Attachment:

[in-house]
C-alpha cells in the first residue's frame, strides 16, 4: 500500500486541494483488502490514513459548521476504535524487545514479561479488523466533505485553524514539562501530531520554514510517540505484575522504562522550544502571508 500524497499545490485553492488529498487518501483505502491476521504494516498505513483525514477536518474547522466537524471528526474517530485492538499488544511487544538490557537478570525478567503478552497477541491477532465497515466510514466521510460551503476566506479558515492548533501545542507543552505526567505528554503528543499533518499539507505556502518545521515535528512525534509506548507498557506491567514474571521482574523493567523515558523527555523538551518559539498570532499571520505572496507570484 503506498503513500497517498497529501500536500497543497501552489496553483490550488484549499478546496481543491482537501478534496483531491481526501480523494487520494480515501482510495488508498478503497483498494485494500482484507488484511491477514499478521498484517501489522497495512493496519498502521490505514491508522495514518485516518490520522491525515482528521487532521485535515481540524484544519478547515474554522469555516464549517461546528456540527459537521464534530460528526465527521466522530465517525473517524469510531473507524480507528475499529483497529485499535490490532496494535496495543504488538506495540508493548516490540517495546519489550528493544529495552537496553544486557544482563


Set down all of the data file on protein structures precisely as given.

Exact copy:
[in-house]
C-alpha cells in the first residue's frame, strides 16, 4: 500500500486541494483488502490514513459548521476504535524487545514479561479488523466533505485553524514539562501530531520554514510517540505484575522504562522550544502571508 500524497499545490485553492488529498487518501483505502491476521504494516498505513483525514477536518474547522466537524471528526474517530485492538499488544511487544538490557537478570525478567503478552497477541491477532465497515466510514466521510460551503476566506479558515492548533501545542507543552505526567505528554503528543499533518499539507505556502518545521515535528512525534509506548507498557506491567514474571521482574523493567523515558523527555523538551518559539498570532499571520505572496507570484 503506498503513500497517498497529501500536500497543497501552489496553483490550488484549499478546496481543491482537501478534496483531491481526501480523494487520494480515501482510495488508498478503497483498494485494500482484507488484511491477514499478521498484517501489522497495512493496519498502521490505514491508522495514518485516518490520522491525515482528521487532521485535515481540524484544519478547515474554522469555516464549517461546528456540527459537521464534530460528526465527521466522530465517525473517524469510531473507524480507528475499529483497529485499535490490532496494535496495543504488538506495540508493548516490540517495546519489550528493544529495552537496553544486557544482563